Tom suffered a lot for his beliefs in the last quarter century of his life. Not for his religious beliefs, which were conventional enough (he particularly subscribed to the ecumenical Taizé movement), but for his belief in the importance of challenging the U.S.’s ever more punitive sex laws, and particularly sex-offender registries, which he considered analogous to the Puritan scarlet letter.

“Tom was of the Tzadik Nistar,” Dubro goes on, referring to the mystical Judaic contention that God will spare a city if it contains even a few just men. “He counted among the 36 righteous who justify the existence of man to God.”

A memorial service is set for Saturday, April 28, 2012, at 3 p.m. at the Community Church of Boston (565 Boylston Street) in Copley Square. In lieu of flowers, consider a donation to the St. Joseph’s orphanage in Port au Prince, Haiti (


  • PAN a magazine about boy-love - Number 4, February, 1980

"The core of our identity must be unashamed love of boys as boys."

"The authentic boy-love identity is not apologetic, does not view sex as temptation, and does not see the need for therapy or 'help' of any kind to reform or modify his sexuality. Love of boys as they are rules out any attempt to mould boys into what society expects of 'adults', and certainly not into 'normal' heterosexual men."

  • (1981 issue of NAMBLA NEWS)
  • EXPECT THE WORST LIVE FOR THE BEST: Three suggestions by Tom Reeves, NAMBLA activist

"2) Prepare the boys for questioning by the police. Explain to them that police will lie to them about you, that police will threaten the boys with arrest and other troubles, that the boys need not ever say anything at all about their sexual lives, that they need not go with police or answer any questions. All of this sounds very simple--and most boys will respond initially that, of course, they would not talk about sex to a policeman."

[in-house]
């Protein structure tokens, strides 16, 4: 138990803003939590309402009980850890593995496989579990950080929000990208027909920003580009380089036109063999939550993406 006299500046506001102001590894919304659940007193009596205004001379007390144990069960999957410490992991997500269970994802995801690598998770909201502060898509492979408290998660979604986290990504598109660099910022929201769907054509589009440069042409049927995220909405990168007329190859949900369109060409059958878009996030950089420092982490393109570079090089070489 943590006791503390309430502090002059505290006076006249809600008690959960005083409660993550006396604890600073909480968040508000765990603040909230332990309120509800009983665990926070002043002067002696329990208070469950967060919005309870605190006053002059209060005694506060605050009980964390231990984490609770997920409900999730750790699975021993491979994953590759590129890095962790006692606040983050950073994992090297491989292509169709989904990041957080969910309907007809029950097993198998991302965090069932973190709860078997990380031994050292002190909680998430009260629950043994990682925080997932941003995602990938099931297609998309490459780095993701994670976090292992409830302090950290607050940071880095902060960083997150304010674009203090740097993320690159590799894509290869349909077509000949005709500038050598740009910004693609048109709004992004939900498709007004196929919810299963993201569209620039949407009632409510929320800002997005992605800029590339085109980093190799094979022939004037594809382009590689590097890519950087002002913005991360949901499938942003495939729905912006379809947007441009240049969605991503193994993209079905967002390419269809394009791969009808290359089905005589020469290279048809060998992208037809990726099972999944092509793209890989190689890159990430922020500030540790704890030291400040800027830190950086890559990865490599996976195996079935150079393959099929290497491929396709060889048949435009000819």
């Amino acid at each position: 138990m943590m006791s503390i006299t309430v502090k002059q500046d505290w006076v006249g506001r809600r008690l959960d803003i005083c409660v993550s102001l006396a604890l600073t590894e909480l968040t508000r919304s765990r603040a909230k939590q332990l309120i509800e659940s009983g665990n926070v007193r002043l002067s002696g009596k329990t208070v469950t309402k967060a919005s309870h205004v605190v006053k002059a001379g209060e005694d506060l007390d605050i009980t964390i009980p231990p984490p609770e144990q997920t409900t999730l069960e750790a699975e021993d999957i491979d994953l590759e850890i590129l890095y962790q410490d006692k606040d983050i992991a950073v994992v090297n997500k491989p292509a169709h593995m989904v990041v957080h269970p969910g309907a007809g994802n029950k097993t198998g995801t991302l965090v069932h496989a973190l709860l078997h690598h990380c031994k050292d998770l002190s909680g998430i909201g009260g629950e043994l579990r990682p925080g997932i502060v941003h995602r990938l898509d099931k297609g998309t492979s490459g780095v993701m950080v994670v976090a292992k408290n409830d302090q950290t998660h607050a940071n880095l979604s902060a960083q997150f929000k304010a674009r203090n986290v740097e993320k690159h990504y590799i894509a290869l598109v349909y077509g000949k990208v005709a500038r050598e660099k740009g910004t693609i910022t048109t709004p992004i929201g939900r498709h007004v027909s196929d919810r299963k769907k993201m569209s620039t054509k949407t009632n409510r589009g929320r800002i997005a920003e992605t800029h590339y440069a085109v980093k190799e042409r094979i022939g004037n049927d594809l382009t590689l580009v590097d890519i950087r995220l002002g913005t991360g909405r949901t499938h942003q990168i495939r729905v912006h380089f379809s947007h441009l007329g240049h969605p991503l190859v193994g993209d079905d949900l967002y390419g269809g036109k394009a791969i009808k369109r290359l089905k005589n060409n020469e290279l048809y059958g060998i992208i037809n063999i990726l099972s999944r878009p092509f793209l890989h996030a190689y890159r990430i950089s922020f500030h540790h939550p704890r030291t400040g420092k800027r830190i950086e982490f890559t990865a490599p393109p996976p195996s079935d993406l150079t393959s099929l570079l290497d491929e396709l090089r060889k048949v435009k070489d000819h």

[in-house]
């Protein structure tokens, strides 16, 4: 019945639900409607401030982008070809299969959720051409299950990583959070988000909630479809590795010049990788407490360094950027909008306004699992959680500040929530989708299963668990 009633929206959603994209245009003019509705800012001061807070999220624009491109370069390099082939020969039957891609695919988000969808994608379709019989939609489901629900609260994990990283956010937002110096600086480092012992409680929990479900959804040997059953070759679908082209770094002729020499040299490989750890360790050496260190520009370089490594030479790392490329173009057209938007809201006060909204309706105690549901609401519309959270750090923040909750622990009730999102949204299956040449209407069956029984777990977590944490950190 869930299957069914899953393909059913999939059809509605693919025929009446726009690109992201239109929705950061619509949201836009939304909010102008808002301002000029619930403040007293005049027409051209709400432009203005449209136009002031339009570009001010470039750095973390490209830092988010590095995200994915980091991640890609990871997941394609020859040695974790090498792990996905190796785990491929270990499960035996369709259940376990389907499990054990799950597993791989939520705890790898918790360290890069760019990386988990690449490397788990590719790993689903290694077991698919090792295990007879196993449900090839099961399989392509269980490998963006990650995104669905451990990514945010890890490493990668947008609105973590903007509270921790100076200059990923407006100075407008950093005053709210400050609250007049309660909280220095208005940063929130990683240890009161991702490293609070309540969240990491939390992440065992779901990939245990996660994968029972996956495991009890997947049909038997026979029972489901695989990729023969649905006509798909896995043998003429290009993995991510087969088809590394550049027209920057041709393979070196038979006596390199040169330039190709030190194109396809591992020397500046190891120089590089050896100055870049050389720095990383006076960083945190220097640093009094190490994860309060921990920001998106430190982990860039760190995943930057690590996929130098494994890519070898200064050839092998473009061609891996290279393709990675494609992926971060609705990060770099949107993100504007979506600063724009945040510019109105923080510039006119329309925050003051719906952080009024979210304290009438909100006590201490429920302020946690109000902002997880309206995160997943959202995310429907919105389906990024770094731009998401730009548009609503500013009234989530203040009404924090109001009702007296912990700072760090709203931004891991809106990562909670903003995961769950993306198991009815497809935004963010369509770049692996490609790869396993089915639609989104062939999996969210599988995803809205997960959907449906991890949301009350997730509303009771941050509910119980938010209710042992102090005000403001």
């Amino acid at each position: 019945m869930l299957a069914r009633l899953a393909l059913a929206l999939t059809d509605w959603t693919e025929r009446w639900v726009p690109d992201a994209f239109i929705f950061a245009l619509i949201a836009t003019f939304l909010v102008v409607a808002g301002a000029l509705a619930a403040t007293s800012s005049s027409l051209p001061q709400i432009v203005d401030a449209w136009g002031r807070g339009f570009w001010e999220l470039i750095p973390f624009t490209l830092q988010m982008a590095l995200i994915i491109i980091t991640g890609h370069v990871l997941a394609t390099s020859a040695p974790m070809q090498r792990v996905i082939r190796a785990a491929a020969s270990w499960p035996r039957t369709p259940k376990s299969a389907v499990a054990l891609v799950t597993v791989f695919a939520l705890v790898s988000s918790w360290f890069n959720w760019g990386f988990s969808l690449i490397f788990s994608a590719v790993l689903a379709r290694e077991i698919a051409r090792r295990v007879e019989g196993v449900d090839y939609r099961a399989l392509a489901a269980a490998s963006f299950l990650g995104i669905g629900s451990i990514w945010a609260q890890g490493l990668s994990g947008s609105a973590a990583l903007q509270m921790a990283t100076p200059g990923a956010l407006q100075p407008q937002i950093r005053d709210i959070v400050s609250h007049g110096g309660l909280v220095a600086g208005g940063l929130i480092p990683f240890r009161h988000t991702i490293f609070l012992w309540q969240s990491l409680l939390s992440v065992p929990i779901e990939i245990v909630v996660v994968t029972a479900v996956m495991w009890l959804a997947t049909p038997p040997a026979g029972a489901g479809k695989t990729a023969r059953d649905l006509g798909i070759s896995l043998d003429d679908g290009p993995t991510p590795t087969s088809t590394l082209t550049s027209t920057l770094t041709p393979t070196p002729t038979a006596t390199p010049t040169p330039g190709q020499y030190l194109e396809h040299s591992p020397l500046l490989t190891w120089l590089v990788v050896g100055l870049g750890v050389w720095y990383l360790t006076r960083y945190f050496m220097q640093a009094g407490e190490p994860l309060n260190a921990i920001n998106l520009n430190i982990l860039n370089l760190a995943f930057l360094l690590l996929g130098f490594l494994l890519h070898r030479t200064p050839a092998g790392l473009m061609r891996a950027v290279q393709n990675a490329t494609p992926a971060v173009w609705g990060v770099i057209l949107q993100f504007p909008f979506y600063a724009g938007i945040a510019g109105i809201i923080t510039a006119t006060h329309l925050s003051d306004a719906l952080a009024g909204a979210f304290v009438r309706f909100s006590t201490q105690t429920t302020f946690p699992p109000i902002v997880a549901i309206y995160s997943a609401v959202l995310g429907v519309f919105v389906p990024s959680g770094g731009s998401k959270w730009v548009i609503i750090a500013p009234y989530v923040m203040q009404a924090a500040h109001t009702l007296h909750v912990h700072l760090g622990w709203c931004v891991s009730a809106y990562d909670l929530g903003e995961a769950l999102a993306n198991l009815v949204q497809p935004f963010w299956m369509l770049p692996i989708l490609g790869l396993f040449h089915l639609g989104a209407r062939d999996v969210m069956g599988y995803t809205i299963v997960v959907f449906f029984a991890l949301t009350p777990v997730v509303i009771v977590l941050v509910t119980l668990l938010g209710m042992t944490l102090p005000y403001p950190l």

• From The Prescott Courier - 21 Apr 1978 (prior to the formation of NAMBLA)

Boston gays want to cross age barrier

"I feel It is important to say it is possible to be a man and have a variety of relationships with adolescents, including sex, and still be an ethical, upstanding individual."

"Those relationships can be beneficial, and there Is nothing wrong with adolescents and men having sex. Sex is not a vile. awful thing. Sex is loving and caring."

"Boys between the ages of 14 and 16 just need sex all the time. They need to get it out of their systems. Some adolescents have a need to actively seek and seduce older men and do so regularly."

  • Other

"I feel It is important to say it is possible to be a man and have a variety of relationships with adolescents, including sex, and still be an ethical, upstanding individual."

External links

  • Brief info about Boston-Boise Committee, and a flyer put out by them in 1978:
  • Tom Reeves writings at NAMBLA
  • David Thorstad reflects on his collaboration with Tom Reeves